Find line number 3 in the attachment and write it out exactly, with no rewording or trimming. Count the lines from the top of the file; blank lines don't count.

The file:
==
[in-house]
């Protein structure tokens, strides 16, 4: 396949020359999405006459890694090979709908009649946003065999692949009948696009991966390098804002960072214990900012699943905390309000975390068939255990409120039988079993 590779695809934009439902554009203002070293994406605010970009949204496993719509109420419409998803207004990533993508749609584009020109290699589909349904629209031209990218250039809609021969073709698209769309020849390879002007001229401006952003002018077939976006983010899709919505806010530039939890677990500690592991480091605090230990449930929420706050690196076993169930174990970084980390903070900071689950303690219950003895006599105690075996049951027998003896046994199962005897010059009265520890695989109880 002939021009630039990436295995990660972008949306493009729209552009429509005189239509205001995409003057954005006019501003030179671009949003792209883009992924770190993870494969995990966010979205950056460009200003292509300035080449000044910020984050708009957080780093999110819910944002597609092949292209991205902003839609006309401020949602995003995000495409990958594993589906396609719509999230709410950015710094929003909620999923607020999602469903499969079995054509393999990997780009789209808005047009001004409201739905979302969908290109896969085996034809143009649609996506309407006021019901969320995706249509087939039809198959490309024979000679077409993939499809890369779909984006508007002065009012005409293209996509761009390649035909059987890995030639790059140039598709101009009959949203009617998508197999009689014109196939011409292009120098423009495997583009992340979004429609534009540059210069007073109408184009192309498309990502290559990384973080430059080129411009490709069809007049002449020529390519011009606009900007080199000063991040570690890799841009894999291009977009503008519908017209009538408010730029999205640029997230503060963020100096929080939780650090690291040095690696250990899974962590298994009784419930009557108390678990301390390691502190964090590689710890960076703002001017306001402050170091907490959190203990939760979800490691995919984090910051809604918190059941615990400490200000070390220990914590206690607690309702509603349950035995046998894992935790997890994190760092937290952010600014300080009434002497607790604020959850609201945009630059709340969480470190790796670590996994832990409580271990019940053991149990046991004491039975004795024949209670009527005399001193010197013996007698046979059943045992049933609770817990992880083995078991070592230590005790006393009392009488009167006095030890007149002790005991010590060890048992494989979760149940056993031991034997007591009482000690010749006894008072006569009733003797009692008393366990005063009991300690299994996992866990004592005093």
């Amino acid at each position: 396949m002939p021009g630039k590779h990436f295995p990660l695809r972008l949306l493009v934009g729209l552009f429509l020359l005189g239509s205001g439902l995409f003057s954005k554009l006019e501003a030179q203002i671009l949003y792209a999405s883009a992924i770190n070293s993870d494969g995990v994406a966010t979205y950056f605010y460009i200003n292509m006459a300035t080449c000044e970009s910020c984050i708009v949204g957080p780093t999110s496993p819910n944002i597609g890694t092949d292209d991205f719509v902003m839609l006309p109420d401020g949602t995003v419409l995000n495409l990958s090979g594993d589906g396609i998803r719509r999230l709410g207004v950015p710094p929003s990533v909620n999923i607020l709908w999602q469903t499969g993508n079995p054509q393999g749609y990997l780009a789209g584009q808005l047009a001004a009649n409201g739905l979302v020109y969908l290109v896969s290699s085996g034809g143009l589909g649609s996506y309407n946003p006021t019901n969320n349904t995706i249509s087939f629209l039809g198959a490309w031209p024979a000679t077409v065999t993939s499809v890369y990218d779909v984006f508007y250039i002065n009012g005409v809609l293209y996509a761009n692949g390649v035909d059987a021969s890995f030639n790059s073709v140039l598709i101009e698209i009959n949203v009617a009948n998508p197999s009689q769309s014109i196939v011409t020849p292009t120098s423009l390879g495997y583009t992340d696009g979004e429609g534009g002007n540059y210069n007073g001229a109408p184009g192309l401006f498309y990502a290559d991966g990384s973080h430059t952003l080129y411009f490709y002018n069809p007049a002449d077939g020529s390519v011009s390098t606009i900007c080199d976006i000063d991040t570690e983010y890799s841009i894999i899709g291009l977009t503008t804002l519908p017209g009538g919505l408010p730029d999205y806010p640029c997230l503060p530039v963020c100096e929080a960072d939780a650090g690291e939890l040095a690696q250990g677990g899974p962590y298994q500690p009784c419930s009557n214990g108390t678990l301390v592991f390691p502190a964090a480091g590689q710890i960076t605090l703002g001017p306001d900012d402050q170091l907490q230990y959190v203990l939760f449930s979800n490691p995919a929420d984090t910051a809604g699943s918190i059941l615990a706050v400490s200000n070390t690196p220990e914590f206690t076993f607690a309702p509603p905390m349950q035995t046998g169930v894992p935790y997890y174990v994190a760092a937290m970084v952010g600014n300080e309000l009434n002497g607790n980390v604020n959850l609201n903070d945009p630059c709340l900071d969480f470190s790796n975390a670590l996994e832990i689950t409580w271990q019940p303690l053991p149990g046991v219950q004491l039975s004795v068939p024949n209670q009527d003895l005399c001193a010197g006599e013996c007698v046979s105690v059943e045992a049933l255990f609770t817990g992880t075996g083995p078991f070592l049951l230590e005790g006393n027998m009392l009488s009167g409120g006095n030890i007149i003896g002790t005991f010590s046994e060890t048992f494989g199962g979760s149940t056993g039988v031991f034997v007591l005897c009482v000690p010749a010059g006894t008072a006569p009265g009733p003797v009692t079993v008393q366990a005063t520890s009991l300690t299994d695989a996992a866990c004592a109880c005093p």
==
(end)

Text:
């Amino acid at each position: 396949m002939p021009g630039k590779h990436f295995p990660l695809r972008l949306l493009v934009g729209l552009f429509l020359l005189g239509s205001g439902l995409f003057s954005k554009l006019e501003a030179q203002i671009l949003y792209a999405s883009a992924i770190n070293s993870d494969g995990v994406a966010t979205y950056f605010y460009i200003n292509m006459a300035t080449c000044e970009s910020c984050i708009v949204g957080p780093t999110s496993p819910n944002i597609g890694t092949d292209d991205f719509v902003m839609l006309p109420d401020g949602t995003v419409l995000n495409l990958s090979g594993d589906g396609i998803r719509r999230l709410g207004v950015p710094p929003s990533v909620n999923i607020l709908w999602q469903t499969g993508n079995p054509q393999g749609y990997l780009a789209g584009q808005l047009a001004a009649n409201g739905l979302v020109y969908l290109v896969s290699s085996g034809g143009l589909g649609s996506y309407n946003p006021t019901n969320n349904t995706i249509s087939f629209l039809g198959a490309w031209p024979a000679t077409v065999t993939s499809v890369y990218d779909v984006f508007y250039i002065n009012g005409v809609l293209y996509a761009n692949g390649v035909d059987a021969s890995f030639n790059s073709v140039l598709i101009e698209i009959n949203v009617a009948n998508p197999s009689q769309s014109i196939v011409t020849p292009t120098s423009l390879g495997y583009t992340d696009g979004e429609g534009g002007n540059y210069n007073g001229a109408p184009g192309l401006f498309y990502a290559d991966g990384s973080h430059t952003l080129y411009f490709y002018n069809p007049a002449d077939g020529s390519v011009s390098t606009i900007c080199d976006i000063d991040t570690e983010y890799s841009i894999i899709g291009l977009t503008t804002l519908p017209g009538g919505l408010p730029d999205y806010p640029c997230l503060p530039v963020c100096e929080a960072d939780a650090g690291e939890l040095a690696q250990g677990g899974p962590y298994q500690p009784c419930s009557n214990g108390t678990l301390v592991f390691p502190a964090a480091g590689q710890i960076t605090l703002g001017p306001d900012d402050q170091l907490q230990y959190v203990l939760f449930s979800n490691p995919a929420d984090t910051a809604g699943s918190i059941l615990a706050v400490s200000n070390t690196p220990e914590f206690t076993f607690a309702p509603p905390m349950q035995t046998g169930v894992p935790y997890y174990v994190a760092a937290m970084v952010g600014n300080e309000l009434n002497g607790n980390v604020n959850l609201n903070d945009p630059c709340l900071d969480f470190s790796n975390a670590l996994e832990i689950t409580w271990q019940p303690l053991p149990g046991v219950q004491l039975s004795v068939p024949n209670q009527d003895l005399c001193a010197g006599e013996c007698v046979s105690v059943e045992a049933l255990f609770t817990g992880t075996g083995p078991f070592l049951l230590e005790g006393n027998m009392l009488s009167g409120g006095n030890i007149i003896g002790t005991f010590s046994e060890t048992f494989g199962g979760s149940t056993g039988v031991f034997v007591l005897c009482v000690p010749a010059g006894t008072a006569p009265g009733p003797v009692t079993v008393q366990a005063t520890s009991l300690t299994d695989a996992a866990c004592a109880c005093p």